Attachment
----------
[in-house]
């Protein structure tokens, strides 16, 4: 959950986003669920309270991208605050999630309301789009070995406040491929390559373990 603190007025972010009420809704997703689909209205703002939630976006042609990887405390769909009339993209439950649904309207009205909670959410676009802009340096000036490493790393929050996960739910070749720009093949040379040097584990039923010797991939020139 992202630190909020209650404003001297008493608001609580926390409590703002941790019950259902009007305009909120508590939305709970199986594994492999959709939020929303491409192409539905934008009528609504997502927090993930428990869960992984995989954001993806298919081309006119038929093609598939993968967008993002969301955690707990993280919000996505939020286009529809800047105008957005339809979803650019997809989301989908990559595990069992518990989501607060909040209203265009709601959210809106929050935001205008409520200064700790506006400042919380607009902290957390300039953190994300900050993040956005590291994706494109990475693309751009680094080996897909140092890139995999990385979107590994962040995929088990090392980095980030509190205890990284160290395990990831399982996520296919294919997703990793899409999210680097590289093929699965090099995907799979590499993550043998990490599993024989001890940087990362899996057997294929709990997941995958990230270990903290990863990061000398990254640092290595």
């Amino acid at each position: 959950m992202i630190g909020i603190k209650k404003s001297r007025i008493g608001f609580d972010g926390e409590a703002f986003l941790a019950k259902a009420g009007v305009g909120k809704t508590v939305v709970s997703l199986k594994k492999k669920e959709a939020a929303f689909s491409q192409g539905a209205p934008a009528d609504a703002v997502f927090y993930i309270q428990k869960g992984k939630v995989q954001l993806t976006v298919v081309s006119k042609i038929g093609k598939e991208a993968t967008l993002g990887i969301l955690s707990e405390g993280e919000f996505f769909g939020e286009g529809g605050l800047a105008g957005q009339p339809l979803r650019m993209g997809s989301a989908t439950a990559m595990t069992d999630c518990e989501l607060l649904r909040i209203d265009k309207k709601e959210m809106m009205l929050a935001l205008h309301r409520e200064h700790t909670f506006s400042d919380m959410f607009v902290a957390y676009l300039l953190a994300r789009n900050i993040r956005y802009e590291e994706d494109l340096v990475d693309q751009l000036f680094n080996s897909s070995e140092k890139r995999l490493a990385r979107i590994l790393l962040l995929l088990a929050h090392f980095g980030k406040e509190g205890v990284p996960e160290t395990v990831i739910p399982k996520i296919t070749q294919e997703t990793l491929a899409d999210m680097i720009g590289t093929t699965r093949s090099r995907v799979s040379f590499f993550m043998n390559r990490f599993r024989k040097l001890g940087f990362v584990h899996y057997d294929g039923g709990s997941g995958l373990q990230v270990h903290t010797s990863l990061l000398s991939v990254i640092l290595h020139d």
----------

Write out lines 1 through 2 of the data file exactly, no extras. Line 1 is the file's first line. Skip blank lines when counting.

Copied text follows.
[in-house]
């Protein structure tokens, strides 16, 4: 959950986003669920309270991208605050999630309301789009070995406040491929390559373990 603190007025972010009420809704997703689909209205703002939630976006042609990887405390769909009339993209439950649904309207009205909670959410676009802009340096000036490493790393929050996960739910070749720009093949040379040097584990039923010797991939020139 992202630190909020209650404003001297008493608001609580926390409590703002941790019950259902009007305009909120508590939305709970199986594994492999959709939020929303491409192409539905934008009528609504997502927090993930428990869960992984995989954001993806298919081309006119038929093609598939993968967008993002969301955690707990993280919000996505939020286009529809800047105008957005339809979803650019997809989301989908990559595990069992518990989501607060909040209203265009709601959210809106929050935001205008409520200064700790506006400042919380607009902290957390300039953190994300900050993040956005590291994706494109990475693309751009680094080996897909140092890139995999990385979107590994962040995929088990090392980095980030509190205890990284160290395990990831399982996520296919294919997703990793899409999210680097590289093929699965090099995907799979590499993550043998990490599993024989001890940087990362899996057997294929709990997941995958990230270990903290990863990061000398990254640092290595």